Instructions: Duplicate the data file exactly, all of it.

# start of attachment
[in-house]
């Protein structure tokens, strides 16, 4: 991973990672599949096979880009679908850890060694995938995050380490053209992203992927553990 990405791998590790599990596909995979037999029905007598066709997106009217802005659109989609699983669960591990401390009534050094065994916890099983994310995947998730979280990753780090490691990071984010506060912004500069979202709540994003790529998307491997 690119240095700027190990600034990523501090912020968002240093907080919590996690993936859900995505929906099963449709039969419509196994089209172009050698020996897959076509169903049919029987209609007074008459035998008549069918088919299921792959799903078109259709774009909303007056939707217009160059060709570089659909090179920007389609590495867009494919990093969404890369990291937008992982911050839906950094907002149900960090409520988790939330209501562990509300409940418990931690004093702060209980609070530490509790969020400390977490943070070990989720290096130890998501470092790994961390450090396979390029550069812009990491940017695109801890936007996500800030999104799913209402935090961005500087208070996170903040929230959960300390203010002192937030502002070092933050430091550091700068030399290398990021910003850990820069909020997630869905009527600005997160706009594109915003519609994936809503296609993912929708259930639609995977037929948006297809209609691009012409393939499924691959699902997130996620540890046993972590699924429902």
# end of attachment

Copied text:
[in-house]
């Protein structure tokens, strides 16, 4: 991973990672599949096979880009679908850890060694995938995050380490053209992203992927553990 990405791998590790599990596909995979037999029905007598066709997106009217802005659109989609699983669960591990401390009534050094065994916890099983994310995947998730979280990753780090490691990071984010506060912004500069979202709540994003790529998307491997 690119240095700027190990600034990523501090912020968002240093907080919590996690993936859900995505929906099963449709039969419509196994089209172009050698020996897959076509169903049919029987209609007074008459035998008549069918088919299921792959799903078109259709774009909303007056939707217009160059060709570089659909090179920007389609590495867009494919990093969404890369990291937008992982911050839906950094907002149900960090409520988790939330209501562990509300409940418990931690004093702060209980609070530490509790969020400390977490943070070990989720290096130890998501470092790994961390450090396979390029550069812009990491940017695109801890936007996500800030999104799913209402935090961005500087208070996170903040929230959960300390203010002192937030502002070092933050430091550091700068030399290398990021910003850990820069909020997630869905009527600005997160706009594109915003519609994936809503296609993912929708259930639609995977037929948006297809209609691009012409393939499924691959699902997130996620540890046993972590699924429902």